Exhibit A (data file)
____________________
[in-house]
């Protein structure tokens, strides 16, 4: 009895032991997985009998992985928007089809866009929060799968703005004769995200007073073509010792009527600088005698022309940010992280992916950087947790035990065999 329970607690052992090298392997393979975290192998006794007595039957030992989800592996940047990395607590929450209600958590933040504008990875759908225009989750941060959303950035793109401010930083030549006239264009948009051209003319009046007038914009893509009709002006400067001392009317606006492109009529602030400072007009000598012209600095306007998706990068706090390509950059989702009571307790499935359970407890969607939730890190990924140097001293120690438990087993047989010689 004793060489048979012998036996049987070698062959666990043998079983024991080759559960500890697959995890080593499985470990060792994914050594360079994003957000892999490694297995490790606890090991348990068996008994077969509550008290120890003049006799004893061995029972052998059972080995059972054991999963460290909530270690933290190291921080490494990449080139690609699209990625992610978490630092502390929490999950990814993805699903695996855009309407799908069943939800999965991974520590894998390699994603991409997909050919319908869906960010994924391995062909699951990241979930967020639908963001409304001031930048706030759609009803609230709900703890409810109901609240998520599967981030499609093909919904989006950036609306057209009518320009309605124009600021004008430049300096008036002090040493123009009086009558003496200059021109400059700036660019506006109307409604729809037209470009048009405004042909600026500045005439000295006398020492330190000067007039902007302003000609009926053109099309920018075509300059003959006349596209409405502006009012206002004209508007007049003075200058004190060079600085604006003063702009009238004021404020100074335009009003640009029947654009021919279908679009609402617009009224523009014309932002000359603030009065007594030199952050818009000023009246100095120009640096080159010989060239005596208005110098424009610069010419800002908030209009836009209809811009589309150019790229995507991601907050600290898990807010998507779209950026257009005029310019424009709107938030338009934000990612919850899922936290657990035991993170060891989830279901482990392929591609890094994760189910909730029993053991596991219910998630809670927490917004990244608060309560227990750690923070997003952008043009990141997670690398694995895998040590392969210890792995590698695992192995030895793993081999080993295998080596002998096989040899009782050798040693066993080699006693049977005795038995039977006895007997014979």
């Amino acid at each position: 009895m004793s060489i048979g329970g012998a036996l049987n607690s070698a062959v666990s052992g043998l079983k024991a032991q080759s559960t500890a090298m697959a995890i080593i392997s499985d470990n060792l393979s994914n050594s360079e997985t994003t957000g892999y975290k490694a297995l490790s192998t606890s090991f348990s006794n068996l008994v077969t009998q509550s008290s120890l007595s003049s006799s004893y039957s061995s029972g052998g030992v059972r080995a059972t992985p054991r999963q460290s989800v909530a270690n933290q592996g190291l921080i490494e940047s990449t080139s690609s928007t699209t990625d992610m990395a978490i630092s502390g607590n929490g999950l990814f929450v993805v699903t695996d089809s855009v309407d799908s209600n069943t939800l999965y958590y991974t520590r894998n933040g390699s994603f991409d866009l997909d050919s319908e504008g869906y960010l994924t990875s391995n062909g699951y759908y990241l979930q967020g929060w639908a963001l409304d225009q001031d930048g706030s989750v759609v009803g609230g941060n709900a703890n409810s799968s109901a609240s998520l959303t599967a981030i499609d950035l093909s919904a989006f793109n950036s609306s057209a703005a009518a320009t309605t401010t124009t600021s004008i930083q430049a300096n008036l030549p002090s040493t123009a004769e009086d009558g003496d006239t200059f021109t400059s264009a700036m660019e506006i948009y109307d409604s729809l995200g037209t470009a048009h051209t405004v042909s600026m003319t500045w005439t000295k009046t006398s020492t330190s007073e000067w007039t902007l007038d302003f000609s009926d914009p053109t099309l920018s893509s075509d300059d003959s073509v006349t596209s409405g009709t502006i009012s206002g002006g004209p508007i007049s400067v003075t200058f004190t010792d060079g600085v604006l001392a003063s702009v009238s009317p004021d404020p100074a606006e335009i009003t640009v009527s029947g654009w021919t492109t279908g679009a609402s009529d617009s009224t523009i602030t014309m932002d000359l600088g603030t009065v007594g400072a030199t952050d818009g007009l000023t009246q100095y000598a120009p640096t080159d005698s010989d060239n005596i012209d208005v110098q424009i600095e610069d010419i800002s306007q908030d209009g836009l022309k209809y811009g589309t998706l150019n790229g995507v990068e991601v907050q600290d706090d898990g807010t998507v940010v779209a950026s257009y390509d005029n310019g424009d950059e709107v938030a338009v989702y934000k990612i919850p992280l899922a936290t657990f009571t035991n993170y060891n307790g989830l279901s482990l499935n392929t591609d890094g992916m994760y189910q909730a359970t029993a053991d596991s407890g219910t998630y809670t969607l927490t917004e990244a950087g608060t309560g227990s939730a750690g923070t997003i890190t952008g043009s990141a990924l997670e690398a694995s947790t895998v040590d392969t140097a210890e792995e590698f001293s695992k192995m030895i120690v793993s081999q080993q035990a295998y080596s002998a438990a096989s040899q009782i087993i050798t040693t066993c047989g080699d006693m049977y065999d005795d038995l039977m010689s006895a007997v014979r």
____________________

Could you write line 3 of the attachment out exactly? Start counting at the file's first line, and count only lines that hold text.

């Amino acid at each position: 009895m004793s060489i048979g329970g012998a036996l049987n607690s070698a062959v666990s052992g043998l079983k024991a032991q080759s559960t500890a090298m697959a995890i080593i392997s499985d470990n060792l393979s994914n050594s360079e997985t994003t957000g892999y975290k490694a297995l490790s192998t606890s090991f348990s006794n068996l008994v077969t009998q509550s008290s120890l007595s003049s006799s004893y039957s061995s029972g052998g030992v059972r080995a059972t992985p054991r999963q460290s989800v909530a270690n933290q592996g190291l921080i490494e940047s990449t080139s690609s928007t699209t990625d992610m990395a978490i630092s502390g607590n929490g999950l990814f929450v993805v699903t695996d089809s855009v309407d799908s209600n069943t939800l999965y958590y991974t520590r894998n933040g390699s994603f991409d866009l997909d050919s319908e504008g869906y960010l994924t990875s391995n062909g699951y759908y990241l979930q967020g929060w639908a963001l409304d225009q001031d930048g706030s989750v759609v009803g609230g941060n709900a703890n409810s799968s109901a609240s998520l959303t599967a981030i499609d950035l093909s919904a989006f793109n950036s609306s057209a703005a009518a320009t309605t401010t124009t600021s004008i930083q430049a300096n008036l030549p002090s040493t123009a004769e009086d009558g003496d006239t200059f021109t400059s264009a700036m660019e506006i948009y109307d409604s729809l995200g037209t470009a048009h051209t405004v042909s600026m003319t500045w005439t000295k009046t006398s020492t330190s007073e000067w007039t902007l007038d302003f000609s009926d914009p053109t099309l920018s893509s075509d300059d003959s073509v006349t596209s409405g009709t502006i009012s206002g002006g004209p508007i007049s400067v003075t200058f004190t010792d060079g600085v604006l001392a003063s702009v009238s009317p004021d404020p100074a606006e335009i009003t640009v009527s029947g654009w021919t492109t279908g679009a609402s009529d617009s009224t523009i602030t014309m932002d000359l600088g603030t009065v007594g400072a030199t952050d818009g007009l000023t009246q100095y000598a120009p640096t080159d005698s010989d060239n005596i012209d208005v110098q424009i600095e610069d010419i800002s306007q908030d209009g836009l022309k209809y811009g589309t998706l150019n790229g995507v990068e991601v907050q600290d706090d898990g807010t998507v940010v779209a950026s257009y390509d005029n310019g424009d950059e709107v938030a338009v989702y934000k990612i919850p992280l899922a936290t657990f009571t035991n993170y060891n307790g989830l279901s482990l499935n392929t591609d890094g992916m994760y189910q909730a359970t029993a053991d596991s407890g219910t998630y809670t969607l927490t917004e990244a950087g608060t309560g227990s939730a750690g923070t997003i890190t952008g043009s990141a990924l997670e690398a694995s947790t895998v040590d392969t140097a210890e792995e590698f001293s695992k192995m030895i120690v793993s081999q080993q035990a295998y080596s002998a438990a096989s040899q009782i087993i050798t040693t066993c047989g080699d006693m049977y065999d005795d038995l039977m010689s006895a007997v014979r």